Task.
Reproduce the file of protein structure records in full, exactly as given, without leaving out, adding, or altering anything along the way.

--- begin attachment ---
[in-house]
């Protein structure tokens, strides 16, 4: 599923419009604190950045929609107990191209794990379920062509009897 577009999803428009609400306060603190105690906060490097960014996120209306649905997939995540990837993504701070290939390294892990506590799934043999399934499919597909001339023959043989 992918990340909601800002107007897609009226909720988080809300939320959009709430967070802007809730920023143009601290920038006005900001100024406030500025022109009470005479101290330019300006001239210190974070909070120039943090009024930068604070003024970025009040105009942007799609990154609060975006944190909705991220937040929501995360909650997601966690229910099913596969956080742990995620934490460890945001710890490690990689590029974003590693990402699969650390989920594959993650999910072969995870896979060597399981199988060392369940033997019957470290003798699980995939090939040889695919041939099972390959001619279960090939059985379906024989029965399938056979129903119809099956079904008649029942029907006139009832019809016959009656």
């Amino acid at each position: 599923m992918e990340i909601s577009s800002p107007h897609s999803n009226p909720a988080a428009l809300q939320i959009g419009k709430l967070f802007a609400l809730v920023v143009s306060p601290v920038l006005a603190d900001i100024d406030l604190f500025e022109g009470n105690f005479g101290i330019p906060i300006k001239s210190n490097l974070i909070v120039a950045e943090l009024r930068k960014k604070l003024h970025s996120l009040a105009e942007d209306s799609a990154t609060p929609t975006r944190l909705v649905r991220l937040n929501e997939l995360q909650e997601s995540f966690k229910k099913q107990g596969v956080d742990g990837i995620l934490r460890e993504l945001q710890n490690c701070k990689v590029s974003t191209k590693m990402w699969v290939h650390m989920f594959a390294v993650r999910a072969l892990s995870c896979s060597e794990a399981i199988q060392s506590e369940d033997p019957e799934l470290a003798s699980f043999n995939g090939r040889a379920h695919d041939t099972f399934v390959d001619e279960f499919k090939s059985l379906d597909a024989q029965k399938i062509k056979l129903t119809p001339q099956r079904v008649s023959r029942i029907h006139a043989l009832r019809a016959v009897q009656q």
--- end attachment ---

[in-house]
């Protein structure tokens, strides 16, 4: 599923419009604190950045929609107990191209794990379920062509009897 577009999803428009609400306060603190105690906060490097960014996120209306649905997939995540990837993504701070290939390294892990506590799934043999399934499919597909001339023959043989 992918990340909601800002107007897609009226909720988080809300939320959009709430967070802007809730920023143009601290920038006005900001100024406030500025022109009470005479101290330019300006001239210190974070909070120039943090009024930068604070003024970025009040105009942007799609990154609060975006944190909705991220937040929501995360909650997601966690229910099913596969956080742990995620934490460890945001710890490690990689590029974003590693990402699969650390989920594959993650999910072969995870896979060597399981199988060392369940033997019957470290003798699980995939090939040889695919041939099972390959001619279960090939059985379906024989029965399938056979129903119809099956079904008649029942029907006139009832019809016959009656």
């Amino acid at each position: 599923m992918e990340i909601s577009s800002p107007h897609s999803n009226p909720a988080a428009l809300q939320i959009g419009k709430l967070f802007a609400l809730v920023v143009s306060p601290v920038l006005a603190d900001i100024d406030l604190f500025e022109g009470n105690f005479g101290i330019p906060i300006k001239s210190n490097l974070i909070v120039a950045e943090l009024r930068k960014k604070l003024h970025s996120l009040a105009e942007d209306s799609a990154t609060p929609t975006r944190l909705v649905r991220l937040n929501e997939l995360q909650e997601s995540f966690k229910k099913q107990g596969v956080d742990g990837i995620l934490r460890e993504l945001q710890n490690c701070k990689v590029s974003t191209k590693m990402w699969v290939h650390m989920f594959a390294v993650r999910a072969l892990s995870c896979s060597e794990a399981i199988q060392s506590e369940d033997p019957e799934l470290a003798s699980f043999n995939g090939r040889a379920h695919d041939t099972f399934v390959d001619e279960f499919k090939s059985l379906d597909a024989q029965k399938i062509k056979l129903t119809p001339q099956r079904v008649s023959r029942i029907h006139a043989l009832r019809a016959v009897q009656q």